Real-time television viewership is in decline, while streaming services and social media activity is on the rise. Still, the average American over the age of 18 tunes in to watch for 4.5 hours a day. While the decline in television watching may seem like a downside for advertisers, another door for opportunity has been blown wide open.
Popular commercials today should be shareworthy. Hyundai recently produced a commercial for its 2020 Sonata, intended to air during the Super Bowl on Feb. 2. The ad features a slew of Boston well-knowns and a few cameos that might pass your notice if you aren’t a Bostonian. The fantastic thing about this Super Bowl commercial is that we are still a week away from the big game. Yet, the “smaht pahk” ad views are over the 2 million mark through shares on social media.
This ad has everything that popular commercials today need. The star power makes it attention-grabbing, the humor makes it memorable and shareworthy. Still, the entertainment value doesn’t overwhelm the expression of brand message or intent.
Popular Commercials From 2019
In July of 1941, the first commercial appeared on television during a broadcast of the Brooklyn Dodgers versus the Philadelphia Phillies. The black and white video of a watch with a, by today’s standards, generic voice over was for Bulova Watch Company, and it cost $9. Things have changed.
Today, advertising on television costs at least $5/1000 viewers for 30-second local spots and roughly $115,000 for the same nationally. At that cost, you want to make sure that you are getting your money’s worth. To do so, you might want to follow the leaders and engage some tactics that made for popular commercials recently.
Popular Commercials That Entertain Like Movies
One of our favorite commercials of 2019 was the ‘Bunker’ film-style ad for Jif peanut butter. This particular commercial has the elements that popular commercials need. A great hook, a compelling storyline, a strong female lead, and a bit of subtle humor in the end. Instantly, the action piques your attention and the storyline pulls you in. In a humorous twist, the protagonist takes her chances with the aliens rather than staying in a bunker stocked with only generic peanut butter. Wouldn’t we all?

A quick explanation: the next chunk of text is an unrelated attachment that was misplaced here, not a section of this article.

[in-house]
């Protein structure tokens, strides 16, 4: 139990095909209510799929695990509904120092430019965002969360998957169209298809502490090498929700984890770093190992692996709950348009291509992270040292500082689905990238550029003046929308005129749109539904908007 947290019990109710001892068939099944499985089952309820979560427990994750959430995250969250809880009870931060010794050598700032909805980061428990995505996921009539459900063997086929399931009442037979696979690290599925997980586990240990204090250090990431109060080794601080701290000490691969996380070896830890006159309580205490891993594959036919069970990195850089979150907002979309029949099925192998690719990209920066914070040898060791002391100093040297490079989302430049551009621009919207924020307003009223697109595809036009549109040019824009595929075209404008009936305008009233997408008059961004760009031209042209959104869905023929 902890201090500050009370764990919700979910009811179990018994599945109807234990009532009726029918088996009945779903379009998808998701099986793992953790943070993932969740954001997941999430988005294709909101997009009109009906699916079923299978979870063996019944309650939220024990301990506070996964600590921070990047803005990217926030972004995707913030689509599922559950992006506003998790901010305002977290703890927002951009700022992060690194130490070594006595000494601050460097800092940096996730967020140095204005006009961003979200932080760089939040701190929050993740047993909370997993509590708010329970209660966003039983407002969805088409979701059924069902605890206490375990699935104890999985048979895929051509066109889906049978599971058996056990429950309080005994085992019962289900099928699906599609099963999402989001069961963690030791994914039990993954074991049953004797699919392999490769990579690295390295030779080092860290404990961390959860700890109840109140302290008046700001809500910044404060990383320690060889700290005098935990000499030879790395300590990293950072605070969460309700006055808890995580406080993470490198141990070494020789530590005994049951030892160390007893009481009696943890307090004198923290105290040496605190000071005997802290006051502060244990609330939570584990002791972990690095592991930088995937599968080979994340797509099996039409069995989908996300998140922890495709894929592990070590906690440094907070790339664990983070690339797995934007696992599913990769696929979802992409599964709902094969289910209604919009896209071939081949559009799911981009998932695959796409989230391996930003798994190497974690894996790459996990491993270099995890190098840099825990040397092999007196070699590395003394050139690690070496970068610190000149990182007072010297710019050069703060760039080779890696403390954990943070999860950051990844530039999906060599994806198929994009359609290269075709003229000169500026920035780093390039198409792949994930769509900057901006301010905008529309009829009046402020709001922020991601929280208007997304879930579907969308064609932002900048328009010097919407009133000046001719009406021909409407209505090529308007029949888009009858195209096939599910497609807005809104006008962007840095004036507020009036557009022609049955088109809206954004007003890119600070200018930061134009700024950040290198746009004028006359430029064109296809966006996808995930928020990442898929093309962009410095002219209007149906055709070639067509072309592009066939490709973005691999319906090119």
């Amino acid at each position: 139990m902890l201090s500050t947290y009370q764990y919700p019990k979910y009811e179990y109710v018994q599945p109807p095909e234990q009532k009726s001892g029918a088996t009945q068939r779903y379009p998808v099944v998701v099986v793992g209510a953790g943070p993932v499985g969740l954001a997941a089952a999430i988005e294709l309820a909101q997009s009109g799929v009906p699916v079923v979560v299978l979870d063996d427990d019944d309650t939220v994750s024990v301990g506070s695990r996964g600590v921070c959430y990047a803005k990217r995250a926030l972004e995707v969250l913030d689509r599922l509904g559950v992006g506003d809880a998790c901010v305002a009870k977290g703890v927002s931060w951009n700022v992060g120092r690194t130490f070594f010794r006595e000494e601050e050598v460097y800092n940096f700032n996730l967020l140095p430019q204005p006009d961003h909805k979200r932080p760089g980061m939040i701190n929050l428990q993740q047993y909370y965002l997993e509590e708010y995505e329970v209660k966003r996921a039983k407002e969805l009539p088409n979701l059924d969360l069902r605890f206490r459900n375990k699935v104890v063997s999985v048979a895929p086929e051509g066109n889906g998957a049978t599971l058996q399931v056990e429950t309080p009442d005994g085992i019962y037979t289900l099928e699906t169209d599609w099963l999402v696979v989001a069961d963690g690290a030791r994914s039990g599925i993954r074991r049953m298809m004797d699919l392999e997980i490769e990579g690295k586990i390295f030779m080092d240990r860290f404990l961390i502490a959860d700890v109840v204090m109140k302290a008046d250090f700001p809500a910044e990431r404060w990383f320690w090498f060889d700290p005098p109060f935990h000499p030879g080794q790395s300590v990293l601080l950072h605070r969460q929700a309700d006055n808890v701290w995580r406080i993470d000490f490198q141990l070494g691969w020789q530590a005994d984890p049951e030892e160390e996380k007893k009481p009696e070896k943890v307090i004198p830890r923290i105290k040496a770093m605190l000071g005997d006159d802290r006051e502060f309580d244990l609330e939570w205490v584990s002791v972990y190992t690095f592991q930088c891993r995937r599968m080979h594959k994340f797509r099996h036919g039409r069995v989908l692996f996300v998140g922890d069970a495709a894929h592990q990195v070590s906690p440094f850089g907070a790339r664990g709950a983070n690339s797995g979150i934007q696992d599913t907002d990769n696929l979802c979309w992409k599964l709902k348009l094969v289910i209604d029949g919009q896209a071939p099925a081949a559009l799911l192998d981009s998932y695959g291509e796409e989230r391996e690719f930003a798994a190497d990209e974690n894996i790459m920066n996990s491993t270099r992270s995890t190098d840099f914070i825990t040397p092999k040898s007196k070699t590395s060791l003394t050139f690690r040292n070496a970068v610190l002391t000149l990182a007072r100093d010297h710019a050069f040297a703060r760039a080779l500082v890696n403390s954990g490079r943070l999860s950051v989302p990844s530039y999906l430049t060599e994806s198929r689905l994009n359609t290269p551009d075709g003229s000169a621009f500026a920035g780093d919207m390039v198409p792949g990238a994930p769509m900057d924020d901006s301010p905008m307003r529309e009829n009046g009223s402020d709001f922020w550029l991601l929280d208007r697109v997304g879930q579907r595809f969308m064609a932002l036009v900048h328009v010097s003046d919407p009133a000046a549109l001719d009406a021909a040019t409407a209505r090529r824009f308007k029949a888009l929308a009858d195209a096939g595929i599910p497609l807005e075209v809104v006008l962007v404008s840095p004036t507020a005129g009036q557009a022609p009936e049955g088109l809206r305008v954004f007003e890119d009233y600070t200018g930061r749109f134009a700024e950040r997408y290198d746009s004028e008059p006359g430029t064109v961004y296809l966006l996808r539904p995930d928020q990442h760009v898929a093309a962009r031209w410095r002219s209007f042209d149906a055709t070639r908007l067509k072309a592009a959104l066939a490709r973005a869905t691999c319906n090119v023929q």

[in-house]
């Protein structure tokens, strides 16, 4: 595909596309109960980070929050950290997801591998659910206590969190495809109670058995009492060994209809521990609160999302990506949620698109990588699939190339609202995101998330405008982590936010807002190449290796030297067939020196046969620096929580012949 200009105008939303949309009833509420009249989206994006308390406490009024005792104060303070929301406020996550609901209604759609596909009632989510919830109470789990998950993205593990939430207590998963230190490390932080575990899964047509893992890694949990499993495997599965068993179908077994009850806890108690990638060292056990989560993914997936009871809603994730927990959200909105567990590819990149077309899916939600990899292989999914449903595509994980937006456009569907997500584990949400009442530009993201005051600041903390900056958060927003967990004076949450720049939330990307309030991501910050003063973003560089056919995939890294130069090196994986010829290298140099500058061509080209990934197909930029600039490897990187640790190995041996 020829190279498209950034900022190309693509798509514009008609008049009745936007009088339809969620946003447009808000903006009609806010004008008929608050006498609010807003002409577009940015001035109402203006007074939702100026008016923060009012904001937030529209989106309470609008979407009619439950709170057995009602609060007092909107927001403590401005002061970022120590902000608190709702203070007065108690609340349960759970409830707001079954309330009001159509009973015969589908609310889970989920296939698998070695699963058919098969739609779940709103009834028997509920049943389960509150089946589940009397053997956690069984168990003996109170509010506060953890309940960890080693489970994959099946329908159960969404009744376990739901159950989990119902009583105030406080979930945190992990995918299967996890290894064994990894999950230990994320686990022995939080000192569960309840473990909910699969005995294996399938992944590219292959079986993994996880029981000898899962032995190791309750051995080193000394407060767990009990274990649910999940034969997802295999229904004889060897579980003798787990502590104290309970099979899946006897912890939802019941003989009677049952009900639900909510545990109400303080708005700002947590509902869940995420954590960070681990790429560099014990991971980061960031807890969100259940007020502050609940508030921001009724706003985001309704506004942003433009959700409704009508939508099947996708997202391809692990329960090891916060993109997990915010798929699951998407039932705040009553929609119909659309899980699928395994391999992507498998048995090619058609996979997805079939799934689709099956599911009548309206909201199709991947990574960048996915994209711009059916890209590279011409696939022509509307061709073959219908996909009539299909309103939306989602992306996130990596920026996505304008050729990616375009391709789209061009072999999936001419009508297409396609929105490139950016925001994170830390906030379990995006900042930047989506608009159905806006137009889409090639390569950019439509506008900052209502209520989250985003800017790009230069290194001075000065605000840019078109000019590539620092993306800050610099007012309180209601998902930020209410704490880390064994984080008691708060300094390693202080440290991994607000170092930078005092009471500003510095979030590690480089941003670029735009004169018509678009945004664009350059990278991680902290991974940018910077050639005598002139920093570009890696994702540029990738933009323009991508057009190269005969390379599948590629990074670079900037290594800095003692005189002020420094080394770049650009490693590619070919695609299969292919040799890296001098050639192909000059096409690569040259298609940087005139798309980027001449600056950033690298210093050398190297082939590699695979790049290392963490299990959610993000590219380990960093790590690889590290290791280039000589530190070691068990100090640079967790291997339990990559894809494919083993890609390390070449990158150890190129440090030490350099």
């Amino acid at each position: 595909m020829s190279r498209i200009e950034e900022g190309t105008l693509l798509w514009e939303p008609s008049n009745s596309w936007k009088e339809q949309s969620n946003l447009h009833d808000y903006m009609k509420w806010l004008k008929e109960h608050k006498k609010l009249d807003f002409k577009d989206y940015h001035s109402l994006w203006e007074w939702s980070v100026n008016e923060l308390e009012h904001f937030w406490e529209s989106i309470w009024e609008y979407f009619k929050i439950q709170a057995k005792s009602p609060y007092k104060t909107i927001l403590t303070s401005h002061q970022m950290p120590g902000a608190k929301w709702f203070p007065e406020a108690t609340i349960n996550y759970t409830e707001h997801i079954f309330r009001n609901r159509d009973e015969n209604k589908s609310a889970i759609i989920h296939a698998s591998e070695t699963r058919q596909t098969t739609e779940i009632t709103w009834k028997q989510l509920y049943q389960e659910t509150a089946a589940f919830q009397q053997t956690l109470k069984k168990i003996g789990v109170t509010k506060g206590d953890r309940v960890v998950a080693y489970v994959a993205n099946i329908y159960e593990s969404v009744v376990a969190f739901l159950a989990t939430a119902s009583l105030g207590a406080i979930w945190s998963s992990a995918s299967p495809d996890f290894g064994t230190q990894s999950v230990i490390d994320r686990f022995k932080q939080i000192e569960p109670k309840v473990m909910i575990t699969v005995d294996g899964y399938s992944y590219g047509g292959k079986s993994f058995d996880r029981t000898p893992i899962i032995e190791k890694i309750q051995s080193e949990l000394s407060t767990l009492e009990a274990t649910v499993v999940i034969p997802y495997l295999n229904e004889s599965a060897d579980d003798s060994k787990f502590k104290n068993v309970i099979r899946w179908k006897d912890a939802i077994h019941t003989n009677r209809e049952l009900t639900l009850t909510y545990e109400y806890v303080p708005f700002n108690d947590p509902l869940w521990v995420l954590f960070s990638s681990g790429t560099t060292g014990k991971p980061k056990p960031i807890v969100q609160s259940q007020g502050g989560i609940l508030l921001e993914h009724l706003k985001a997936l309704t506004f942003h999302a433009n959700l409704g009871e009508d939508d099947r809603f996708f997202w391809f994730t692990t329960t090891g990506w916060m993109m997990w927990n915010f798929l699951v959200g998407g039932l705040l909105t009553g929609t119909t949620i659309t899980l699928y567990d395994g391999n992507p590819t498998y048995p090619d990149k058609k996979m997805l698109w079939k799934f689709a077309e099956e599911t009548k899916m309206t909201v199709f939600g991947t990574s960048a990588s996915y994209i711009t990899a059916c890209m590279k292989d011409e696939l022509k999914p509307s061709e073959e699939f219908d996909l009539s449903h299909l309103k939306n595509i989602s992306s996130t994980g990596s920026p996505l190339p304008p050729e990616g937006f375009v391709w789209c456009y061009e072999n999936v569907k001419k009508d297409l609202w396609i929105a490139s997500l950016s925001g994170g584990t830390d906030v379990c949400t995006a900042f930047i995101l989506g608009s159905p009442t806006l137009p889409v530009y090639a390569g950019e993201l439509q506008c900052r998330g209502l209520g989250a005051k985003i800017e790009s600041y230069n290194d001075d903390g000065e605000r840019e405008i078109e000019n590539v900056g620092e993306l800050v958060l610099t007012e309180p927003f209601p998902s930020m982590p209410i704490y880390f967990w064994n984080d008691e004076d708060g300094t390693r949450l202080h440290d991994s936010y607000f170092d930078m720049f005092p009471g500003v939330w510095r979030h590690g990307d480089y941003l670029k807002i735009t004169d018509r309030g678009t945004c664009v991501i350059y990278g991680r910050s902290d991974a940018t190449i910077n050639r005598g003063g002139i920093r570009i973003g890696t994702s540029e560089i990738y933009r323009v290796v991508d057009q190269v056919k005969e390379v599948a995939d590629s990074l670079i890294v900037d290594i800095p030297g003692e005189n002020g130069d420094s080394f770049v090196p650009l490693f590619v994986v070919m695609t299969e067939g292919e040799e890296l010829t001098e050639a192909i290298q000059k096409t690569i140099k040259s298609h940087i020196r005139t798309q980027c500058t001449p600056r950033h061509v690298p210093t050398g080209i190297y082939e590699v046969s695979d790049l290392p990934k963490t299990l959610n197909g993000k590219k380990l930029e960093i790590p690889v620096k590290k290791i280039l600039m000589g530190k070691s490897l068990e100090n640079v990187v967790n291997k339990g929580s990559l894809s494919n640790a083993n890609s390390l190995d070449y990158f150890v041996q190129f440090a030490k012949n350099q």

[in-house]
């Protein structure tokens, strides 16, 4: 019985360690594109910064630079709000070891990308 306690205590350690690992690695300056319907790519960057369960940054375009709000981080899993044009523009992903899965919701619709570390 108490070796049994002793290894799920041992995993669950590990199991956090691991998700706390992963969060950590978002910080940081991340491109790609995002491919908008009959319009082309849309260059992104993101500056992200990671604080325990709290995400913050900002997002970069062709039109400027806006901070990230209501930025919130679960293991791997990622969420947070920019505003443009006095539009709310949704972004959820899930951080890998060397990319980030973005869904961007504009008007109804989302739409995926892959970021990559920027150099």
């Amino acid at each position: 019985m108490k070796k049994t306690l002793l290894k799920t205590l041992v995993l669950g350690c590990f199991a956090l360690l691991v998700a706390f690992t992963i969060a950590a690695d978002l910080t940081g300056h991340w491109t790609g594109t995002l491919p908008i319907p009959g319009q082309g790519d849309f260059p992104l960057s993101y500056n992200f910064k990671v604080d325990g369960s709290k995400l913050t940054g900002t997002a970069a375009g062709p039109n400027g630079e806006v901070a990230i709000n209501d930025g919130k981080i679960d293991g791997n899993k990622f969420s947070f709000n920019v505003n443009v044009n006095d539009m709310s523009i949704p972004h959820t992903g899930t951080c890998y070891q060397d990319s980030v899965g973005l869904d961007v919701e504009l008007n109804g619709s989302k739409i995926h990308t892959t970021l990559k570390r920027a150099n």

Popular Commercials That Hook You with a Tune
Apple’s AirPod ‘Bounce’ commercial might not have pulled your attention away from your iPhone or iPad right from the get-go. However, the song, “I Learnt Some Jazz Today” by Tessellated probably drew your eye back to the television, because you wanted to know that song. Then the trampoline cityscape action draws you in and keeps you there. Undoubtedly, as entertaining as any excellent music video. It is a commercial that you look forward to seeing again, and won’t soon forget.
Popular Commercials with Star Power
Ethos is likely the primary form of persuasion used in advertising today. Why not? We are a celebrity-obsessed society. Stella Artois’ Change Up The Usual campaign, gave us two of our favorite stars, Sarah Jessica Parker and Jeff Bridges. The stars reprising two of our favorite iconic roles, Carrie Bradshaw from Sex in the City and The Dude from The Big Lebowski, offers a quadruple dose of persuasion. This commercial has several attention-grabbing hooks. It opens with SJP undeniably in character as Carrie, if that doesn’t grab your attention, her voice will. Then, if the starlet doesn’t turn heads toward the tv, The Dude certainly will.
Popular Commercials That Require Kleenex
Another popular persuasive tactic for advertising is an emotional appeal. If you reside in the Southeast, you’re probably familiar with Publix Supermarket chain, and their goal to make the most tear-jerking holiday commercials ever.
Why are we drawn to commercials that reduce us to tears? Reminders of people that we’ve lost are bittersweet. Commercials like this touch us in places that we might not open up about on a daily basis, and maybe not even most of the year. They’ll make you run down to Publix and buy the ingredients for your Grandma’s best recipes.
There is so much to consider in advertising today. The biggest hurdle is coming out ahead in the competition for a consumer’s attention. As a society, we’re inundated with messages and information. However, the classic elements of good advertising haven’t changed, visual impact, memorable copy, clear brand message, call to action.
Those classic elements elevate to a point of discussion and share worthiness, like Hyundai’s Sonata commercial that we referenced earlier. Super Bowl 53 in 2019 had the lowest ratings of any championship game in the previous 11 years. Nearly 5 million fewer viewers tuned-in in 2019 as opposed to 2018. However, the cost for a 30-second commercial spot has increased by $50,000. Hyundai dropped a commercial that they knew was going to be memorable and share-worthy a week before the game ensuring that they would get more than their $3.25 million worth.